History of Fort McClellan
Fort McClellan (originally called Camp McClellan) was a U.S. Army post near Anniston, Alabama that opened in 1917. Ft. McClellan has served multiple different purposes since its establishment in 1917. This includes serving as the home of the Women’s Army Corps from 1973 to 1978, and also as the home of the Military Police Corps and Chemical Corps from 1975 to 1999.
History of Exposure at Fort McClellan
Beginning in the 1920’s Ft. McClellan stored polychlorinated biphenyls (PCB), sulfur mustard, white phosphorus, plutonium, Agent Orange, Agent Blue, uranium, Napalm-B, nerve agents, blister agents, Cesium (Cs-137), and Cobalt. These toxins where stored at Fort McClellan as they waited to be destroyed in the incinerator. While waiting to be destroyed, toxins were kept in containers which ended up leaking into the soil, creeks, streams, and aquifers that fed the wells at Fort McClellan.
From the 1940’s to the 1970’s additional contamination at Fort McClellan occurred as a result of the Monsanto Plant in nearby Anniston, Alabama. Monsanto was the world’s largest biotech corporation and knowingly dumped millions of pounds of PCBs into Anniston’s landfill and creek.
Conditions Associated with Exposure at Fort McClellan
Below is a list of common conditions that are caused by the different toxins that were present at Fort McClellan:
- PCB – liver damage, liver cancer, skin conditions, anemia, changes in the immune system, impaired reproduction
- Agent Orange – myelomas, Hodgkin’s disease, diabetes mellitus II, Parkinson’s disorder, leukemia, early onset peripheral neuropathy, prostate cancer, respiratory cancers, amyloidosis, ischemic heart disease
- Sulfur Mustard – respiratory cancers, long-term respiratory problems, bronchitis, problems with sexual function due to lower sperm counts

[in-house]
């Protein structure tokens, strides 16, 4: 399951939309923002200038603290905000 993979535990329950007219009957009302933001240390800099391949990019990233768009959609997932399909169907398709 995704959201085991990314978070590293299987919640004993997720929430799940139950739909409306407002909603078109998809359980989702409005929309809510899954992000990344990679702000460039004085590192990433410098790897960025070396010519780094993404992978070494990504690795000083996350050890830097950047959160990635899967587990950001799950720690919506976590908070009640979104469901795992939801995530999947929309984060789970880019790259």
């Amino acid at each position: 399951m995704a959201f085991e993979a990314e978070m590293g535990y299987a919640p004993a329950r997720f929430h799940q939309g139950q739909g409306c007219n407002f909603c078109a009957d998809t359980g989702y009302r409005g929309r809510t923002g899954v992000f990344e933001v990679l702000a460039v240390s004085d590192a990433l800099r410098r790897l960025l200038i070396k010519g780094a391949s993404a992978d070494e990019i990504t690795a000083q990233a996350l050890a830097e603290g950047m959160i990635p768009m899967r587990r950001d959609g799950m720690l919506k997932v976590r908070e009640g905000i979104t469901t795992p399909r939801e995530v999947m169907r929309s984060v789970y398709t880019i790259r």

- Cobalt – exposure to high levels of cobalt can result in lung and heart problems, dermatitis, liver problems, and kidney problems. Exposure to high levels of cobalt can also result in changes to the genetic materials within a body’s cells and may result in development of some cancers.
- Cesium – mammary tumors, birth defects, decreased mental abilities, damage to cells
- Plutonium – cancers of the lungs, liver, and bones; and immune system problems
- Uranium – kidney disease, bone cancer, lung cancer
- Agent Blue – bladder cancer, stomach cancer, lymphatic cancers, lung cancer, leukemia, skin cancers, liver cancer
Please note, the above conditions are not an exhaustive list of the health effects related to exposure to the toxins at Fort McClellan.
VA Claims for Conditions Related to Exposure at Fort McClellan
The VA does admit that some members of the “US Army Chemical Corp School, Army Combat Development Command, Chemical/Biological/Radiological Agency, Army Military Police School, and Women’s Army Corps, among others, may have been exposed to one or more of several hazardous materials, likely at low levels, during their service at Fort McClellan.” However, the VA has not established any regulation that would give presumptive service connection for conditions related to Fort McClellan exposure.
Claims related to exposure at Fort McClellan can be difficult, but NOT impossible to win. One of the most important things you can do to make your claim as strong as it can be is obtaining a medical opinion. This medical opinion should include scientific and medical research that explains how a condition is related to the veteran’s exposure. Remember, the evidence only has to show that it is at least as likely as not that a condition is related to the exposure.